The NFL ‘s top 100 player rankings, an annual vote by players compiled by NFL.com to help fill the offseason tedium, includes six Seahawks. That would be an impressive total, were it not for the facts that one is no longer a Seahawk (cornerback Richard Sherman), another may not be a Seahawk (free safety and holdout Earl Thomas), and a third, strong safety Kam Chancellor, may never play again (if the list went to 200, defensive end Cliff Avril would be there, but injury has ended his career).
While that history is well-known, seeing at once such a tattered list from the formerly formidable Seattle roster underscores the difference between the verbs was and is. (The rankings included linebacker Bobby Wagner at 21, Thomas at 42, Sherman at 64, Chancellor at 75 and wide receiver Doug Baldwin at 99.)
The irony is that Seattle’s highest-ranked player, quarterback Russell Wilson at No. 11, was sufficiently insufficient in 2017 that coach Pete Carroll made over his offensive coaching staff in large part to help make Wilson better.
Wilson is a six-year mainstay on the list, where his previous best ranking was 17th in 2016. Whether he should be ranked higher or lower for 2018 is far secondary to the fact that his mostly spectacular 2017 season, in which he led the NFL in touchdown passes and led his team in rushing, was so misshapen that it was a little counter-productive.
Despite the fact that the 9-7 record was a couple of missed field goals shy of 10-6 or 11-5, Wilson’s emergency skill of going playground in the fourth quarter was the nutritional equivalent of a sugar high, when a healthy diet requires carbs and protein. The converse of the record was actually more true — they were not as good as 9-7 indicated. Wilson had artificially sweetened it.
Wilson accounted for an all-time, NFL-record 86 percent of the offense, and 19 of his 34 TD passes came in the fourth quarter. Strictly by the numbers, Wilson was the NFL’s most valuable player by a wide margin, a veritable football Forrest Gump when it came to pivot points that became historic.
Nevertheless, the offense, thanks largely to an inept rushing game, started so poorly so often that rallies were almost mandatory. The Seahawks scored 56 points in the opening period, with three or fewer points 10 times, including eight shutouts.
The slow starts seemed to baffle Carroll. One theory that seemed plausible was that Wilson, fearing early turnovers, was too cautious regarding throwing into tight windows. Trailing in the fourth quarter led him to open up. Against tiring defenders, Wilson picked apart defenses with his arm and legs.
The final regular season game of 2017, a ghastly 26-24 loss at home to broken-down Arizona quarterbacked by a sore-kneed backup, Drew Stanton, typified the travail. In the first half, the Seahawks had seven points, 23 yards of offense and one first down, never reaching Cardinals territory. The score came on a kickoff return by Tyler Lockett.
Carroll’s post-game dismay foreshadowed the subsequent changes.
“This game today was almost a microcosm of the season,” he said. “The slow starts, the getting in our own way. Making it hard on us at times, when it wasn’t about the opponent, it was about us.
“It’s disappointing that we weren’t able to change the narrative of the way the games went. I’m so surprised that we played like we did today, because we were so ready. We practiced so well and prepared so well. It didn’t come out right until the end.”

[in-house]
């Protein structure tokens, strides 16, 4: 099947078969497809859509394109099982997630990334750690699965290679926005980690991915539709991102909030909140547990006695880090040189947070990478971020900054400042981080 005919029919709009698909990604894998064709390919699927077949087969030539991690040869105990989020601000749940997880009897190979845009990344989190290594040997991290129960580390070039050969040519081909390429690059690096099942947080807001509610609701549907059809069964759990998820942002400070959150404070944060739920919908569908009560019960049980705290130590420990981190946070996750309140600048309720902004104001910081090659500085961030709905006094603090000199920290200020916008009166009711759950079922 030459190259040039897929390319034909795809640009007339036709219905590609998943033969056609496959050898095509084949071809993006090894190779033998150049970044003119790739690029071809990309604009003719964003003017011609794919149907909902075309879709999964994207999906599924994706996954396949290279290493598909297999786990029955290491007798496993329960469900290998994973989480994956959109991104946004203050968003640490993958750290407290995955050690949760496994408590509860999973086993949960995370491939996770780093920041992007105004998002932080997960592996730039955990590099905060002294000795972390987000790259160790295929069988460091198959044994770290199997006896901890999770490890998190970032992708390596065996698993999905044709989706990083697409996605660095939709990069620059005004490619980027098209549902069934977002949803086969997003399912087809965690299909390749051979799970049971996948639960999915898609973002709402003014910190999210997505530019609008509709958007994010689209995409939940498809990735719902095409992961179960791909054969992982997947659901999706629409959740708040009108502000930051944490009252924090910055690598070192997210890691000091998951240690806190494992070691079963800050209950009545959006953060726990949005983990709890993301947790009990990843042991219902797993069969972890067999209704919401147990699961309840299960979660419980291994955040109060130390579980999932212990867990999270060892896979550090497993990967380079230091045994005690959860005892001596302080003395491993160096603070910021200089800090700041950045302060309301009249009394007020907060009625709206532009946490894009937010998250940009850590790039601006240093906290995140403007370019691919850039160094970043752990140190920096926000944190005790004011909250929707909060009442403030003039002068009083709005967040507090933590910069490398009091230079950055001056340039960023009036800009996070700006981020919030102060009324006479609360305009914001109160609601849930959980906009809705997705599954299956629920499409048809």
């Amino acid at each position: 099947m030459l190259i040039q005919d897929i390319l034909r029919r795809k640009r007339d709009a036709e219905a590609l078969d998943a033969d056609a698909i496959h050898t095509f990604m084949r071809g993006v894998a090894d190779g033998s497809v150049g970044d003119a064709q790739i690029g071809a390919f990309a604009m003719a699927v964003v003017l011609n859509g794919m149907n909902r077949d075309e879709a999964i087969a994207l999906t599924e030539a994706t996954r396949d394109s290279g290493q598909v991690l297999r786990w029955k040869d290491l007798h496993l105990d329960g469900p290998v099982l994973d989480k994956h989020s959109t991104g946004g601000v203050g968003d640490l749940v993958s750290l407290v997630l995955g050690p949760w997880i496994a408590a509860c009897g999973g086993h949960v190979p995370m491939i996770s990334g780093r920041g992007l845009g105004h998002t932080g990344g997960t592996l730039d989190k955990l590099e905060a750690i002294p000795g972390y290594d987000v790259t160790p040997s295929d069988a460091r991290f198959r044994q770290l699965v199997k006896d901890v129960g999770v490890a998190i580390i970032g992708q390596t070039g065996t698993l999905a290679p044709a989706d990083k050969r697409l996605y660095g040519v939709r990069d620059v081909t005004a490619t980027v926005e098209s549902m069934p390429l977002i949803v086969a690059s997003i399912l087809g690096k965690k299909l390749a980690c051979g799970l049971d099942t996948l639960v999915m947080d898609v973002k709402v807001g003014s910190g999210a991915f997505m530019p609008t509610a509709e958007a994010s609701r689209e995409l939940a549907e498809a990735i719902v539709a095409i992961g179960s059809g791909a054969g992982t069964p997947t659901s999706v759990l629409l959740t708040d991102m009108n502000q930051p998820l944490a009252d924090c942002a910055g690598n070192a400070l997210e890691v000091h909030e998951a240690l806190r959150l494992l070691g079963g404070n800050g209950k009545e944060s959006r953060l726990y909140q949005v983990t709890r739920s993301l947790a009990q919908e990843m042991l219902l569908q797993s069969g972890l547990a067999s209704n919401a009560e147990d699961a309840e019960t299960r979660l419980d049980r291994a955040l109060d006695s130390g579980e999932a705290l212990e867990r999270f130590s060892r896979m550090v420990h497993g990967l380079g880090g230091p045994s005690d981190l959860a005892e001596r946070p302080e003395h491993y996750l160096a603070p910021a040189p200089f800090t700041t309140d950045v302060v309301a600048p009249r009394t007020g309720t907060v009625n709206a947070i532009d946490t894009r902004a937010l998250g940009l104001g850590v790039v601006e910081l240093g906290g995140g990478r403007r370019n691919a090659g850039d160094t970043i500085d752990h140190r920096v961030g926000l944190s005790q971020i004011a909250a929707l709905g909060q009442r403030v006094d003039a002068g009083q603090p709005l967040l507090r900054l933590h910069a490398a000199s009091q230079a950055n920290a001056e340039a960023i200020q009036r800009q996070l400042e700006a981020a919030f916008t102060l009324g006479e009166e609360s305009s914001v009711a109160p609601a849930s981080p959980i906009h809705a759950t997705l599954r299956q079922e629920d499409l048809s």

Carroll also said he had at halftime what sounded like a confrontational meeting with Wilson, who subsequently led two near-flawless drives that resulted in TD passes to Baldwin.
In January, Carroll replaced offensive coordinator Darrell Bevell with Brian Schottenheimer and line coach Tom Cable with Mike Solari. The Seahawks drafted in the first round a running back, added two tight ends who are primarily blockers, and paid a high price for a good, veteran left tackle.
The prime directive: Major improvement in the running game, which finished 23rd in the NFL.
The corollary is that a balanced offense is likely to work earlier and longer to help avoid dependence on Wilson’s superpowers. That’s especially true after the rival Los Angeles Rams created pass-rush kryptonite with the hire of Ndamukong Suh to pair on the defensive line with Aaron Donald. The game plans against LA next season figure to include about 60 rushes and a maximum 10 passes.
Listening to the conversations in Renton during OTAs and minicamp, it’s clear that a significant strategic change, not just personnel, is underway. Absent blocking and tackling, it’s impossible to know its effectiveness. But it’s clear that the embryonic relationship between Schottenheimer and Wilson will be the primary agent of change for the Seahawks.
Carroll offered one tease.
“There’s some different scheme stuff that we’re doing,” he said. “Some different principles. In particular, I’ve seen Russell and Doug and Tyler really take off with some of the stuff that we’re doing. So it’s been good to see the process of this transition. We’re really only just getting started.”
Apparently, no resistance to change was visible in Wilson, who was close personally with Bevell.
“Russell has really responded to it,” Carroll said. “I think he enjoys the challenge. Schotty is challenging him to keep growing as a quarterback. You look at all the years that he’s been playing, but still there’s always been more growth.
“Schotty has really kind of opened the door. Hopefully, we’re going to see the best version that (Wilson) can put out there. He’s been challenged even more than ever. It’s an exciting relationship that we’re watching unfold.”
Wilson indeed may be the 11th-best player in the NFL. But the 2017 numbers that got him there came largely from soda pop and candy. Schottenheimer and the Seahawks need to get him steak and spuds.
Art Thiel is co-founder of sportspressnw.com.